[caption id="" align="alignleft" width="265" caption="Panko bread crumbs (image from Wikipedia)"][/caption]

[caption id="attachment_571" align="alignleft" width="265" caption="Comparing the ingredients. The can of Western-style breadcrumbs gives more detail on its components, which is the main reason for the longer list."][/caption]

[caption id="attachment_572" align="alignleft" width="265" caption="Comparing the texture side by side."][/caption]

Recently I was asked what the difference is between panko bread crumbs, which I started hearing about a few years ago, and just plain old breadcrumbs. I didn’t know, so I decided to do some research.

I first took out some regular bread crumbs and panko bread crumbs, and compared their ingredient lists. This actually wasn’t that helpful; I found that their ingredient lists were essentially the same (flour, corn syrup or dextrose, oil or shortening, salt etc. - though the panko crumbs contained egg, which may or may not matter).

Next, I went to the Wikipedia article for panko. Apparently, the major ingredient difference is simply that panko is made from bread without crusts! This seemed to be corroborated by a few other sources.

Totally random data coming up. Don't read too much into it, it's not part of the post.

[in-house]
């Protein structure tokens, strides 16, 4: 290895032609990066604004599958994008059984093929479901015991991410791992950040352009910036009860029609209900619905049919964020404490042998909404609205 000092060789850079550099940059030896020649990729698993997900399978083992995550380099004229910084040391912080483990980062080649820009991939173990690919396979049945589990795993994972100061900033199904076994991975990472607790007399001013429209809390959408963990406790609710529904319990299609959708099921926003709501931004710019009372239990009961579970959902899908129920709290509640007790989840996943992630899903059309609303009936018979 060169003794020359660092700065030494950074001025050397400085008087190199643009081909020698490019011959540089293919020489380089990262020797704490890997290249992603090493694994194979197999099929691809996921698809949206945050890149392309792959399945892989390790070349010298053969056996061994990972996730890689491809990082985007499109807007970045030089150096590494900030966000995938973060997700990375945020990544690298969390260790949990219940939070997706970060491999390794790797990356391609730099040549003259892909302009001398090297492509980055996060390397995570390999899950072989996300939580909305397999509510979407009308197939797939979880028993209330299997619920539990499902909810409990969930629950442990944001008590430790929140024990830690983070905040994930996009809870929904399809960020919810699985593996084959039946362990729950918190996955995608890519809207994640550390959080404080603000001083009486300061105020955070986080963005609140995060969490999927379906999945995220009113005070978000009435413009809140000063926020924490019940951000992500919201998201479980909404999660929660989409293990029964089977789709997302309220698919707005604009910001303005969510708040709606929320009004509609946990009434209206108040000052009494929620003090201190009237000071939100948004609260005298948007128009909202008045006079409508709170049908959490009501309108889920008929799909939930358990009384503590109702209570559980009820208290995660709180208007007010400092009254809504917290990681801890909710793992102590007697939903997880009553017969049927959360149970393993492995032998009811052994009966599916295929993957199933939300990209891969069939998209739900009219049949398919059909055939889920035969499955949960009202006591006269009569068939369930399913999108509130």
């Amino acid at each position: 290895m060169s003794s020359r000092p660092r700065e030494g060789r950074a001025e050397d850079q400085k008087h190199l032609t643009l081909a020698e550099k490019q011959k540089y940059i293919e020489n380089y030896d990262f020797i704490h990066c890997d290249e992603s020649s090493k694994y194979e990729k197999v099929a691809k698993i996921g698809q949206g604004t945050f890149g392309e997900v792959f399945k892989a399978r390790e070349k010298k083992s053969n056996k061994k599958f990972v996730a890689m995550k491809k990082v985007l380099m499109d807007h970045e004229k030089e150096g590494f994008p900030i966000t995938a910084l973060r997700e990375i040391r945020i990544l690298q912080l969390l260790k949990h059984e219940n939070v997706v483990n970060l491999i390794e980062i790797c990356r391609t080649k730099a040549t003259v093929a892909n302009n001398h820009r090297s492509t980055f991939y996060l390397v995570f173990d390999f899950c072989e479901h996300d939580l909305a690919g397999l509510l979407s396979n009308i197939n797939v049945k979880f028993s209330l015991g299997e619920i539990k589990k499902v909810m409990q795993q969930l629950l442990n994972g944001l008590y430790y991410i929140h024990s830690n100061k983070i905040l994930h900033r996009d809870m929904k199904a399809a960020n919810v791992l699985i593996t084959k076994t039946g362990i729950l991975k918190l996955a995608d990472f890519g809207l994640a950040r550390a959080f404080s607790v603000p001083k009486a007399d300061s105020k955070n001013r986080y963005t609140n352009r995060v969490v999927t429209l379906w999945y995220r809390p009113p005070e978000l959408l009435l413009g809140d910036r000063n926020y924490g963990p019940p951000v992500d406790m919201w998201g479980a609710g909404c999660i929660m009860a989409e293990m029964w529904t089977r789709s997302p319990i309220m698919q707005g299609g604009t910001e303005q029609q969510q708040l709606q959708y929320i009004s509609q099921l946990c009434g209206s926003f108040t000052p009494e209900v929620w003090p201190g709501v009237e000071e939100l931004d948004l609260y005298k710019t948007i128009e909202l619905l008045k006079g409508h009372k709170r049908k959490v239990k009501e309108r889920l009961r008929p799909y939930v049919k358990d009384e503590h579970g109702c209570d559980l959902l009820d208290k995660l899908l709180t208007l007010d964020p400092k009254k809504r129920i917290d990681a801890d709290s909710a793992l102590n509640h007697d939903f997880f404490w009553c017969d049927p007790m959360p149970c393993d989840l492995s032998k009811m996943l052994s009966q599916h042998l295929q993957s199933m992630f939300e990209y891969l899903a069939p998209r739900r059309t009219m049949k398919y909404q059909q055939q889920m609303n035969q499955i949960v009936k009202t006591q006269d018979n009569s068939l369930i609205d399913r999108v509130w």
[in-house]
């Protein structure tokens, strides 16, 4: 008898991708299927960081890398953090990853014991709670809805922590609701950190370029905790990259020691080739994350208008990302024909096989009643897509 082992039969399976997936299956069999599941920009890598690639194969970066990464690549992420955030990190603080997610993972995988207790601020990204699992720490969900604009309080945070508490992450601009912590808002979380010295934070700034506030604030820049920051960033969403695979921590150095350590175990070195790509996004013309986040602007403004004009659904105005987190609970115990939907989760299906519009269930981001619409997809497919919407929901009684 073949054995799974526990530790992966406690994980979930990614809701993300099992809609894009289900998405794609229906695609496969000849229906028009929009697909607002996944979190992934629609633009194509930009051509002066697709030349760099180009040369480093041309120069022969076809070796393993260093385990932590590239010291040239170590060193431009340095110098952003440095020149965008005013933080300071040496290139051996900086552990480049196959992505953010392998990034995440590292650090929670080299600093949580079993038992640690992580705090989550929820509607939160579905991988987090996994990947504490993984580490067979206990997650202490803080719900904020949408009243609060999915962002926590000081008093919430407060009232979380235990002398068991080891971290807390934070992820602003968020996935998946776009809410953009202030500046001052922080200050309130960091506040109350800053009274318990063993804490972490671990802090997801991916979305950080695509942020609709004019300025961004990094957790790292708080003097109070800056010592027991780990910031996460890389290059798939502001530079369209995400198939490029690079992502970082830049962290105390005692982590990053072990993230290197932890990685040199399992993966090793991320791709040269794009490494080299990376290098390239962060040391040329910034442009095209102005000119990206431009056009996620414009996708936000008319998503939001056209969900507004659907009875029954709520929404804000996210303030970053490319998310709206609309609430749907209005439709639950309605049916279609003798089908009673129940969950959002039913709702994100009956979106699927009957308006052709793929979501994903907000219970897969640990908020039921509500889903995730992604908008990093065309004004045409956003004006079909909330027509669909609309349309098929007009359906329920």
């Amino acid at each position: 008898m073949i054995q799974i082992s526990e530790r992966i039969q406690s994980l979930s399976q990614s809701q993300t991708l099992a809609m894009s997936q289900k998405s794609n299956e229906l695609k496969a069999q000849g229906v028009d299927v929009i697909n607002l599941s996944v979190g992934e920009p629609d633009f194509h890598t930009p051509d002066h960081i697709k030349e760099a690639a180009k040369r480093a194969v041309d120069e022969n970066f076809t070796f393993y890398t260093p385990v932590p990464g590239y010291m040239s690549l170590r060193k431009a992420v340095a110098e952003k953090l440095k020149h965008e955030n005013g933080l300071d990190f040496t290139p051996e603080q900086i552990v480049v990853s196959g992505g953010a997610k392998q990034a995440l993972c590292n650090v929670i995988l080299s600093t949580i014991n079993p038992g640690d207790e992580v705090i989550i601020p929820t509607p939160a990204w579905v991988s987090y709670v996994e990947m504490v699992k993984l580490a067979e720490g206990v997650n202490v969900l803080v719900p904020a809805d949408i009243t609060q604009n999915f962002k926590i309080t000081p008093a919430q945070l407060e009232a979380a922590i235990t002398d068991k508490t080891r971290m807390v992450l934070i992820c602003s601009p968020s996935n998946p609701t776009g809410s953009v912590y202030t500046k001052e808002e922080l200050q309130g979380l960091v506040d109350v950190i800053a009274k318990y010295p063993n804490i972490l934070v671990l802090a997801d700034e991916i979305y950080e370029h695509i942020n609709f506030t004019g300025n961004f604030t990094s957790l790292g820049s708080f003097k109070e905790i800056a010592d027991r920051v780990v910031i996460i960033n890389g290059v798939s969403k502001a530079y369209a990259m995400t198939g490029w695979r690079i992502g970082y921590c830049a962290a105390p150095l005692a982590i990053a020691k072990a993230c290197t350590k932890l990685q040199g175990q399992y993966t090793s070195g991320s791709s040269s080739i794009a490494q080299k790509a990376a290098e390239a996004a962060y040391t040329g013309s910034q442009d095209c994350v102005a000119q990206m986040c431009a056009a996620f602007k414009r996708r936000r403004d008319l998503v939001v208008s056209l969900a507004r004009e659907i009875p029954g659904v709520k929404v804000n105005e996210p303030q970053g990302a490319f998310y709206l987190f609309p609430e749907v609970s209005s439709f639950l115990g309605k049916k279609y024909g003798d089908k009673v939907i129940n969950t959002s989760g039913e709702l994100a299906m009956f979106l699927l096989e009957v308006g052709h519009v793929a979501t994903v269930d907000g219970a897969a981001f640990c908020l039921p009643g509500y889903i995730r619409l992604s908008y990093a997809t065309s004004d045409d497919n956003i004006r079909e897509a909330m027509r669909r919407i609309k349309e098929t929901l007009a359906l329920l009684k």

Food is not just its ingredients, of course. If you compare panko and regular bread crumbs side by side, there are a few other differences. Panko seems to be ground more coarsely. As a result, it has a crunchier texture; regular breadcrumbs are a little more like sand. Panko also doesn’t seem to be toasted as thoroughly, though it’s difficult to say for sure. This particular type of breadcrumb has a bunch of added spices and dried herbs, which makes it taste and look different as well, but that doesn’t matter for the basic comparison.